‘If you can help me catch my killer, I’ll be grateful.’

‘No promises, but I’ll do what I can.’ He gestured at the file. ‘Is there any chance I can get a copy of that?’

‘I’ll have one sent to you.’

‘I saw something about a house in there. Where is it?’

‘My evidence people have gone over it.’ McMillan hesitated a moment. ‘I thought it had something to do with the murders, but it seems I was wrong.’

‘Hunch?’ He nodded. ‘We all have them. I’d still like to take a look at the place. It says in there that an American was looking at the place and there was one of our Jeeps.’

‘OK. Lottie can drive you. It’s easier than giving directions.’

She was taken by surprise. He’d never offered her services to anyone before; Ellison was honoured and he didn’t even know it.

‘Of course, sir,’ she said.

 

‘Lottie?’ he asked as she weaved through traffic on the Headrow, past the Town Hall steps where she’d heard Mr Churchill speak a couple of years before. ‘Is that short for something?’

‘Charlotte, sir.’

‘And WAPC?’ He read the letters off her shoulder flash. ‘What’s that?’

‘Women’s Auxiliary Police Corps.’ She glanced in the mirror and smiled. ‘Not a proper copper.’

‘So you’re his driver?’

‘And dogsbody. Conscience, too, if he needs one. We’ve actually known each other for years. It’s a bit of a long story.’ One she wasn’t about to spill to a complete stranger. ‘You said you’re from Seattle. Where’s that?’

‘Kind of the top left hand corner of the country.’ Ellison gazed out at the clouds and the green of Woodhouse Moor. ‘The climate’s pretty much like England, really.’

‘Is it really all cowboys out there?’

He began to laugh so hard Lottie thought she’d need to park and thump him on the back. Finally he stopped, pulling out a handkerchief and wiping his eyes.

‘Sorry, but you Brits…’ He took a breath. ‘Really, that’s all history. Seattle’s a big city.’ He looked out of the car window. ‘More modern than this. Newer.’

‘We have history,’ she said defensively. ‘A lot of it.’

By the time she parked at the end of Shire Oak Road she’d learned that he was forty-three, had a degree in history and he’d spent eighteen years in the police. Divorced with a pair of children. Americans were always so open about themselves; she’d noticed that before.

‘Have you been inside the house?’

‘With the superintendent. We did the first search.’

He looked at her more carefully. ‘You’re more than just an auxiliary, aren’t you?’

‘Not really.’ She smiled. ‘I was a real policewoman once. That’s all.’

Ellison gave her a curious look.

‘OK. So show me round.’

There really was nothing to see. Everything had been taken for examination, fingerprint dust over most of the surfaces. She pointed out where things had been as he listened attentively, then left him to poke around the place. Maybe he’d spot something they’d missed.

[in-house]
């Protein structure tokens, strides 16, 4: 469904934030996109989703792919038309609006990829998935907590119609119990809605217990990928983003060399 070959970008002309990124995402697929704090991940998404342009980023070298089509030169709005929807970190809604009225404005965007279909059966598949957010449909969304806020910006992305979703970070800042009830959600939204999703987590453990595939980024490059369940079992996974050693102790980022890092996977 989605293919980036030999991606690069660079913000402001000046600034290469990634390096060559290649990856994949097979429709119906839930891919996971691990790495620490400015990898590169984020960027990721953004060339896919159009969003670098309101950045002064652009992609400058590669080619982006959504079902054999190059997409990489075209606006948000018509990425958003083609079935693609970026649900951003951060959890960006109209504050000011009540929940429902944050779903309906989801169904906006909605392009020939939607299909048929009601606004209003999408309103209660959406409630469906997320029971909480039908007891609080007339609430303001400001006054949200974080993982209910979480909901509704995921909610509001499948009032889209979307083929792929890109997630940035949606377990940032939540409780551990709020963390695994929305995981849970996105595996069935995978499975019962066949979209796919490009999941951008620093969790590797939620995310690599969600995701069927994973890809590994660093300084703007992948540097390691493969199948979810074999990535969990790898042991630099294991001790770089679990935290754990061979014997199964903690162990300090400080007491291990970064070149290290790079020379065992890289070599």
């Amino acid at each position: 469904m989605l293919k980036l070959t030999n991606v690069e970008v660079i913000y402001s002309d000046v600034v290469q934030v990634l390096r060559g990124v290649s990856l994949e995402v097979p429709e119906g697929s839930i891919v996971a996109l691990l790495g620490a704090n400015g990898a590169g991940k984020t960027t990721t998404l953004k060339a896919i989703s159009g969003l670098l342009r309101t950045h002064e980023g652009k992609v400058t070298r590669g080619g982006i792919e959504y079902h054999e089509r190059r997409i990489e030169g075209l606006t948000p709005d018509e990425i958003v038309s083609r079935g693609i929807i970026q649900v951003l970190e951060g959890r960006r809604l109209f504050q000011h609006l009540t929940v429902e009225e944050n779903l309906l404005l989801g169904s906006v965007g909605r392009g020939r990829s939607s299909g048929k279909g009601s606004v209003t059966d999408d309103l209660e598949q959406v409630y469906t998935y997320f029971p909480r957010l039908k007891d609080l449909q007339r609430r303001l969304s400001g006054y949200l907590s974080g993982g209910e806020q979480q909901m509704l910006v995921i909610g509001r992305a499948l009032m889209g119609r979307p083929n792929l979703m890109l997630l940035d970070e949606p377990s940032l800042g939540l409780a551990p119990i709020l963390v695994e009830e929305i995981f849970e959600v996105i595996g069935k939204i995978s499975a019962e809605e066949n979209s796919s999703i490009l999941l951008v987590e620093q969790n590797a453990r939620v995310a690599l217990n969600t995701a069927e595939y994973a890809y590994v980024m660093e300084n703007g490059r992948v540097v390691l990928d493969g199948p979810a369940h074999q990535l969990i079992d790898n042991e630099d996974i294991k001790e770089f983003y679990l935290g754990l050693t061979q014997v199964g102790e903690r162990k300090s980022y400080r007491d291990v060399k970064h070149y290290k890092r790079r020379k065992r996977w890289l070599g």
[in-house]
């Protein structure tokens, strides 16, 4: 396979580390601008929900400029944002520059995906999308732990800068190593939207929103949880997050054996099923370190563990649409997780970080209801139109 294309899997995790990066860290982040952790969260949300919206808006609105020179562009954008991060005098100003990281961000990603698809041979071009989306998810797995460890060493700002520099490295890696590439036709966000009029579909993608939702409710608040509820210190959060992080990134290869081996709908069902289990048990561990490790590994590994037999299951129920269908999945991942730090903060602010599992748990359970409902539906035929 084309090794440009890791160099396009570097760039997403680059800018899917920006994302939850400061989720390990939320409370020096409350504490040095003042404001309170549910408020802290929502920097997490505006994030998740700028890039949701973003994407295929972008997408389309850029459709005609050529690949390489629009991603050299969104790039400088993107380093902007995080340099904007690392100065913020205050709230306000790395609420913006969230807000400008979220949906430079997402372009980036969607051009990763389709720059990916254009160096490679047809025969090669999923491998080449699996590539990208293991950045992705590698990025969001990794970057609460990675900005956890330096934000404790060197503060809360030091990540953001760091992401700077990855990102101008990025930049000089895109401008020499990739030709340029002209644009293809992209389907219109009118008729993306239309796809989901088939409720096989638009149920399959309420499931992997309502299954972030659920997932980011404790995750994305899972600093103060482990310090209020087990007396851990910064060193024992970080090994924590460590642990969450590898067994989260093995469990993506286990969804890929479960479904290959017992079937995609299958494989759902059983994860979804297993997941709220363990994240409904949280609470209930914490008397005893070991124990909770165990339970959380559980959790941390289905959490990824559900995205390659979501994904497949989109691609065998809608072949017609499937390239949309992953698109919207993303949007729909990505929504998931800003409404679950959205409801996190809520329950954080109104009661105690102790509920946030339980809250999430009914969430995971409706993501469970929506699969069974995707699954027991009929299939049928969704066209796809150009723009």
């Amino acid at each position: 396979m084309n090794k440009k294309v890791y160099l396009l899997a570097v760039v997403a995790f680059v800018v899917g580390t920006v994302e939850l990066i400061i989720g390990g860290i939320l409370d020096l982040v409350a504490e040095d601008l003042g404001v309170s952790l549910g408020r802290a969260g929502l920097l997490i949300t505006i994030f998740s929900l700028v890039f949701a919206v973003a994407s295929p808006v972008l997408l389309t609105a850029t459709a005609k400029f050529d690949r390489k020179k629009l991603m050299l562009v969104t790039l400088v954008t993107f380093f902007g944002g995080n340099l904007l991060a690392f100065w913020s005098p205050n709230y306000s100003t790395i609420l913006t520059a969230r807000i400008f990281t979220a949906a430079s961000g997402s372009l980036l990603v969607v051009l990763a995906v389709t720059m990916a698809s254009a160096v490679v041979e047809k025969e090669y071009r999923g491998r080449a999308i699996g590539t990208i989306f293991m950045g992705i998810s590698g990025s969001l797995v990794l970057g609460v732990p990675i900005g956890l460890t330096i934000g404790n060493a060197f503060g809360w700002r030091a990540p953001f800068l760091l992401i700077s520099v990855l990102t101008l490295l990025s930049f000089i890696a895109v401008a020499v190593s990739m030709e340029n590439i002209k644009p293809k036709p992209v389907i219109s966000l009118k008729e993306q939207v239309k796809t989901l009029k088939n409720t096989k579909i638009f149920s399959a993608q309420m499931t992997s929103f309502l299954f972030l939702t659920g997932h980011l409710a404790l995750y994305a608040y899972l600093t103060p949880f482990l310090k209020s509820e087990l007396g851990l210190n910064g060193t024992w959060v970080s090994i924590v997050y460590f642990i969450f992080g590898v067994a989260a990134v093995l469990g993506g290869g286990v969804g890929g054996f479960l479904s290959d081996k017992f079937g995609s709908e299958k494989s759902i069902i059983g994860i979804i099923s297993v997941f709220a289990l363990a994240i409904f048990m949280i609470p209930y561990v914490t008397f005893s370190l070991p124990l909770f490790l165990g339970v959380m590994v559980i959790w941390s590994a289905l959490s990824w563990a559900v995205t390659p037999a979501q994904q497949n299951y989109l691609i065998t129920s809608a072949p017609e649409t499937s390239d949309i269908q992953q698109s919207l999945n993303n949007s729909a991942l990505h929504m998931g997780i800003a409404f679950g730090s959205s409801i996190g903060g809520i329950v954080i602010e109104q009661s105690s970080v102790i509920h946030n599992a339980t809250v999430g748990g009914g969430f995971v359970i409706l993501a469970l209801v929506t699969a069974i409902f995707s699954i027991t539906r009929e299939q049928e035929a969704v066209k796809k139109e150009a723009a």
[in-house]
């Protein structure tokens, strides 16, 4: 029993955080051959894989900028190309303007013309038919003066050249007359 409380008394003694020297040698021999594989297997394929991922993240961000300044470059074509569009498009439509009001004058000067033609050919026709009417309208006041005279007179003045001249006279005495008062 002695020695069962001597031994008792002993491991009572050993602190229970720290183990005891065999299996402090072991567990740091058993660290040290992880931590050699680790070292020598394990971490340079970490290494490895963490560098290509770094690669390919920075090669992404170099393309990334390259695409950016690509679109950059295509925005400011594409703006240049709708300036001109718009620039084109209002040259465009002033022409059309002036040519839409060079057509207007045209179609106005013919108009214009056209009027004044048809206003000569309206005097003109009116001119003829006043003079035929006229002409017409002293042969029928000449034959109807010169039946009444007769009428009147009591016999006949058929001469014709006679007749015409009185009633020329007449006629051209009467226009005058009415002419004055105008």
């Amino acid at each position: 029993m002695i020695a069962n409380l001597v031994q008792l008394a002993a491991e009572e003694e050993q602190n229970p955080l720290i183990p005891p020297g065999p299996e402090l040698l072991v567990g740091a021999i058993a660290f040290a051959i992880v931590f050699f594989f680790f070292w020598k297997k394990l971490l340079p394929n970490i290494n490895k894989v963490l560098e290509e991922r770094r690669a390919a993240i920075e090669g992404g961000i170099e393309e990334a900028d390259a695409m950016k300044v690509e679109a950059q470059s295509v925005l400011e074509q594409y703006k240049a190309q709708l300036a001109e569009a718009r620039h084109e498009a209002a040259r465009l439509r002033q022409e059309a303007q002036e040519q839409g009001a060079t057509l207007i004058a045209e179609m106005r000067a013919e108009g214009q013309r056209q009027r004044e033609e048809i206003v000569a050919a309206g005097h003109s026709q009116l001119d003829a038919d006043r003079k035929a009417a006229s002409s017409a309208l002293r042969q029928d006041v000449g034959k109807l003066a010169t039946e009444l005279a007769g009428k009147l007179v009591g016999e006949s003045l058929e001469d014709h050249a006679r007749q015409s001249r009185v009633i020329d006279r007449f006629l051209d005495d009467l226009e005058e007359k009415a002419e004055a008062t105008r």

‘The old guy next door?’ Ellison asked when he’d finished.

‘You’ll need to talk to the Chief Super about him.’ She repeated the man’s claim.

‘Definitely an American star on the Jeep?’

‘That’s what he said.’

‘Hmm.’ He looked at his watch. ‘It’s nearly lunchtime. Is there somewhere we can eat?’

‘I think we can find a place,’ Lottie told him with a grin. ‘Come with me.’

Charlie Brett’s had been on North Lane for years, so long that the grease must have soaked into the walls. Fish and chips, about the only food that wasn’t rationed these days. And they did them well here. She and Geoff would cycle to Headingley to eat. Lean against the wall outside, enjoy the meal with a bottle of Tizer while they watched people go past.

‘You know,’ he said as she led him along the path to the old cottage that housed Brett’s, ‘I’ve been here six months and I’ve never eaten this stuff. We had a place back home selling fish and chips for a while but it closed down. Ivar’s’

‘Then it’s time you found out what the real thing is like.’

 

‘That’s not too bad.’ He sounded surprised. At least he’d been chivalrous enough to pay.

‘Well, if you want to understand the English, you’d better enjoy it,’ she said. ‘This is more or less our national dish. With lots of salt and vinegar.’

‘I can’t see it going over big in our mess, but it’s tasty,’ Ellison said. ‘What’s your take on these killings?’

‘Me?’ Lottie was astonished he wanted her opinion.

‘Yes, you.’ He grinned, showing those white teeth again. ‘Come on, you’re more than a driver, you’ve said that. You must have an opinion.’

She allowed herself a smile for a second, then her face turned serious.

‘Honestly, I don’t know.’ Lottie sighed. ‘And I’ve no idea if the Shire Oak Road house is even involved in anything. The boss thinks it is but there’s no real evidence.’

‘Hunches are important to cops.’

‘But they’re not infallible.’

‘No,’ he agreed. ‘But if he feels it that strongly…’

‘We’ll see.’ This conversation would just take them in a circle. Time to change the subject. ‘What’s Seattle like?’

‘Pretty,’ he told her after a moment. ‘There’s water on one side and mountains on the other.’ He scrambled in his pocket, brought out a wallet and dug through for photographs. ‘That’s my house.’

She’d never known anyone who carried a picture of his house. It seemed such a strange thing. People, event pets. But never a house. Still, he was far from home, divorced. Maybe it gave him a kind of anchor. It looked to be a pleasant enough place, a wooden bungalow, a large car sitting next to it in the drive.